Development and onco-phenotypic characterization of clinically relevant radioresistant RMS cell lines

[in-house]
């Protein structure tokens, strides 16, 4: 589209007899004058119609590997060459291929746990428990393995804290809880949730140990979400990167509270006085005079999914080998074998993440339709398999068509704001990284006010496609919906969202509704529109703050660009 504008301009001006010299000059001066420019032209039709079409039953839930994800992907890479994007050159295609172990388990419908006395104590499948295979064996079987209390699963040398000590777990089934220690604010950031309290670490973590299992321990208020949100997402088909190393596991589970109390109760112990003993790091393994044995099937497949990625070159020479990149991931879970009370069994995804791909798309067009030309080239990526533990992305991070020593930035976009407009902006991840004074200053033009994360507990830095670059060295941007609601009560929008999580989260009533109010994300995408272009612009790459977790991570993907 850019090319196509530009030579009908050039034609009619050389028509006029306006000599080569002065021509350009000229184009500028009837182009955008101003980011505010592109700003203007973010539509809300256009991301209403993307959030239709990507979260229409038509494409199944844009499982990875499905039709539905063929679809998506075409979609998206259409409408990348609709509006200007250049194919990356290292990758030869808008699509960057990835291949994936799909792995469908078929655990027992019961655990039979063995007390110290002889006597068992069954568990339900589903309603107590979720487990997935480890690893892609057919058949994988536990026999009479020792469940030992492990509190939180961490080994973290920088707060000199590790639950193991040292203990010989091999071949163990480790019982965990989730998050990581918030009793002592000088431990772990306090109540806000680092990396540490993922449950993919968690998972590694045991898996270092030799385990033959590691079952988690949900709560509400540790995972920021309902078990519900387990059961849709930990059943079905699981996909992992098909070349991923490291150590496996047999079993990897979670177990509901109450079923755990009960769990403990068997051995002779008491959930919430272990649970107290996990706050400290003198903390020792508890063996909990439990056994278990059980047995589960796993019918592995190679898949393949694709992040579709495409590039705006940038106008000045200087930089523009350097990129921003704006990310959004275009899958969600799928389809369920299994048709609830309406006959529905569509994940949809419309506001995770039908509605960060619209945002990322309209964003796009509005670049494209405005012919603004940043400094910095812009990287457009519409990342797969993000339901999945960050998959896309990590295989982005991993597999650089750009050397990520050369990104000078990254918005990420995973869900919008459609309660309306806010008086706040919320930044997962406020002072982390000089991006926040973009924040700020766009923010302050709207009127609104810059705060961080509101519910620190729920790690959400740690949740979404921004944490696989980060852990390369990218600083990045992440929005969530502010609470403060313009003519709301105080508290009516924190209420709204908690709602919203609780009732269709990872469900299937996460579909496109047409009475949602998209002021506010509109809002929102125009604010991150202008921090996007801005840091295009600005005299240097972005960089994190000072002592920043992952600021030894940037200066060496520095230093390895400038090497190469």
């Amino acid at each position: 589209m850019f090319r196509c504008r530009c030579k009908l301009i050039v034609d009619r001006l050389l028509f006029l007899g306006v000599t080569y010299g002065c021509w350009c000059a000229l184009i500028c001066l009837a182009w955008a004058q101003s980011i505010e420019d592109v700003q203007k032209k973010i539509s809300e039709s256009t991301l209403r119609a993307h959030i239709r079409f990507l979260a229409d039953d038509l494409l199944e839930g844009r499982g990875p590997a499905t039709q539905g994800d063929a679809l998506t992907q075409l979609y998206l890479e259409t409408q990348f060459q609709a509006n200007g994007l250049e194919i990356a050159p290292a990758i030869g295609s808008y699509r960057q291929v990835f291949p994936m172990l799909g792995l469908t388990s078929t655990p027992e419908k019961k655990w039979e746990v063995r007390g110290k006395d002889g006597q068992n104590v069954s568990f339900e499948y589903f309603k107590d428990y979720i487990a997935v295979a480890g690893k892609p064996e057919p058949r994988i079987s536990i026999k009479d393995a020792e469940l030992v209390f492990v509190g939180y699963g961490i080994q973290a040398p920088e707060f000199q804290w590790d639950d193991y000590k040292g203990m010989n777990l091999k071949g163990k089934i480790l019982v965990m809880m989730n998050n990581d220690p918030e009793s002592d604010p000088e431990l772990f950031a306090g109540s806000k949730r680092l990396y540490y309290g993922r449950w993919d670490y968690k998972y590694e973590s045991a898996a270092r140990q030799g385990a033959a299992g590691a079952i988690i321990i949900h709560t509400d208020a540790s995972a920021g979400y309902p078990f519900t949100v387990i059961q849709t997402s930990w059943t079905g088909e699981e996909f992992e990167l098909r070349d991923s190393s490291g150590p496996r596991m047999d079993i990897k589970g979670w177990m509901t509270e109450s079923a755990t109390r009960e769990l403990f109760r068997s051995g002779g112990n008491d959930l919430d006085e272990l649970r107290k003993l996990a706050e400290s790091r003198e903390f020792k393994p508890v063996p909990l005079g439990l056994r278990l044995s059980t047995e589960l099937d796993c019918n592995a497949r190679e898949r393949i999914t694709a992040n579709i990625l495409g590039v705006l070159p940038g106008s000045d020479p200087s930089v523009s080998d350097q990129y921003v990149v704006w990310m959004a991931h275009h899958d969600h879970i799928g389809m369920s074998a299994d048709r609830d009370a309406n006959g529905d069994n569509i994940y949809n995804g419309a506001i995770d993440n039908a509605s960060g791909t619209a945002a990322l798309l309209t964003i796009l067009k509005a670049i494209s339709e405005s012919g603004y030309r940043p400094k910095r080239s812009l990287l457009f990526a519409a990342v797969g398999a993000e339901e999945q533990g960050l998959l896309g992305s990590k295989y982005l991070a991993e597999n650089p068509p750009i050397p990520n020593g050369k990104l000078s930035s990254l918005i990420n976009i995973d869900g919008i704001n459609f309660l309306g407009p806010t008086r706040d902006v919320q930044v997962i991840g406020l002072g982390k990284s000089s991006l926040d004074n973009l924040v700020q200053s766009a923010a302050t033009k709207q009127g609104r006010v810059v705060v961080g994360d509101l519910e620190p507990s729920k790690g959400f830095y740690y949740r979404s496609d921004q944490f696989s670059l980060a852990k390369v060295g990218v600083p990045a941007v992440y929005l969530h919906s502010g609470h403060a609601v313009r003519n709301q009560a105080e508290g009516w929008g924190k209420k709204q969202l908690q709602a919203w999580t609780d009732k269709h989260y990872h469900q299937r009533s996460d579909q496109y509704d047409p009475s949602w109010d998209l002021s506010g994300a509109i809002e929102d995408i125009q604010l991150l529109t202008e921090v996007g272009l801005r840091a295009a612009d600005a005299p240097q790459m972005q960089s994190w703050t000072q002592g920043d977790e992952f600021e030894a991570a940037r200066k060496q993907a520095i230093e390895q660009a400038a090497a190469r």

RT for RMS tumors usually provides 50/66 Gy in fractions of 2 Gy [2]. However, hypofractioned programs, single higher doses for a reduced number of fractions, are used to overcome the intrinsic radioresistance of RMS [18]. In order to generate clinically relevant radioresistant (RR) RMS cell lines, RD and RH30 cells were subjected to hypo-fractionated schedule based on the use of 6 fractions, each at 6 Gy. Since tumor cells in 2D are more sensitive to treatments than in vivo [19] and according to others already tested protocols [9], cells were re-irradiated when showed a recovery of proliferative potential, as summarized by the representation in Fig. 1a. Notably, time-intervals between subsequent irradiations progressively decreased, this suggesting the acquisition of a radioresistant phenotype by the cells (Fig. 1, Inter-fraction time). Clonogenic assays, performed by irradiating parental (PR) and RR RMS cells with increasing dose of RT (0–2–4-6-8 Gy), confirmed that colony formation ability resulted significantly increased in RR than PR cells. Moreover, when the maximum RT dose was used (8 Gy), few PR cells survived while a significant number of RR types was still present (Fig. 1b). RMS-RR cells also showed a higher plating efficiency, which was 92.4 ± 6.9% in RD-RR vs. 71.4 ± 5.6% in RD-PR and 98.2 ± 7.7% in RH30-RR vs. 66.3 ± 7.1% in RH30-PR (Fig. 1c). Onco-phenotypic characterization was then performed. The ability of RMS cells to adhere and grow up onto fibronectin-coated plates was assessed: RD- and RH30-RR, already after 10 min from plating, more efficiently adhered to substrate (Fig. 2a, left panel, RMS-RR vs. RMS-PR, 10 min), and differently from PR cells, reached a plateau after 60 min (Fig. 2a, left panel, RMS-RR vs. RMS-PR, 60 min). Once adhered, the proliferation rate was lower in RD-RR compared to RD-PR cells (Fig. 2a, right panel, RD-RR vs. RD-PR) while no substantial difference was described between RH30-PR and -RR cells (Fig. 2a, right panel, RH30-RR vs. RH30-PR). Scratch wound healing assays (Fig. 2b), in which the same fields of confluent cells were pictured immediately after the scratch (time 0 h) and again 16 h later, showed that RD-RR decreased the level of wound closure to 17.4 ± 4.1% vs. 64.3 ± 6.8% of RD-PR (Fig. 2b, RD, RR vs. PR), whilst RH30-RR to 41.2 ± 6.9% vs. 73.2 ± 8.6% of RH30-PR (Fig. 2b, RH30, RR vs. PR). Invasion capacity (Fig. 2c), measured 24 h after plating by assessing the ability of cancer cells to pass through a Matrigel-coated membrane, resulted increased by about 3.8 and 3.1-fold in RD-RR and RH30-RR cells, compared to the mocked RMS-PR controls (Fig. 2c, RMS, RR vs. PR). The ability to form floating rhabdo-spheres enriched in cancer stem-like cells (CSCs) [20] was also tested. When growth in non-adherent conditions and in the presence of stem cell (SC)-medium, RMS-RR cells formed rhabdo-spheres more efficiently than parental cells by 59.9 ± 12.4% in RD (Fig. 2d, RD, RR vs. PR) and 62.1 ± 8.3% in RH30 (Fig. 2d, RH30, RR vs. PR). No statistically significant differences were observed between RMS-PR and -RR cells about the ability to induce neo-angiogenesis and on the activation/expression status of pro-angiogenetic factors including VEGF receptor, HIF-1α and HIF-1β (Additional data 2).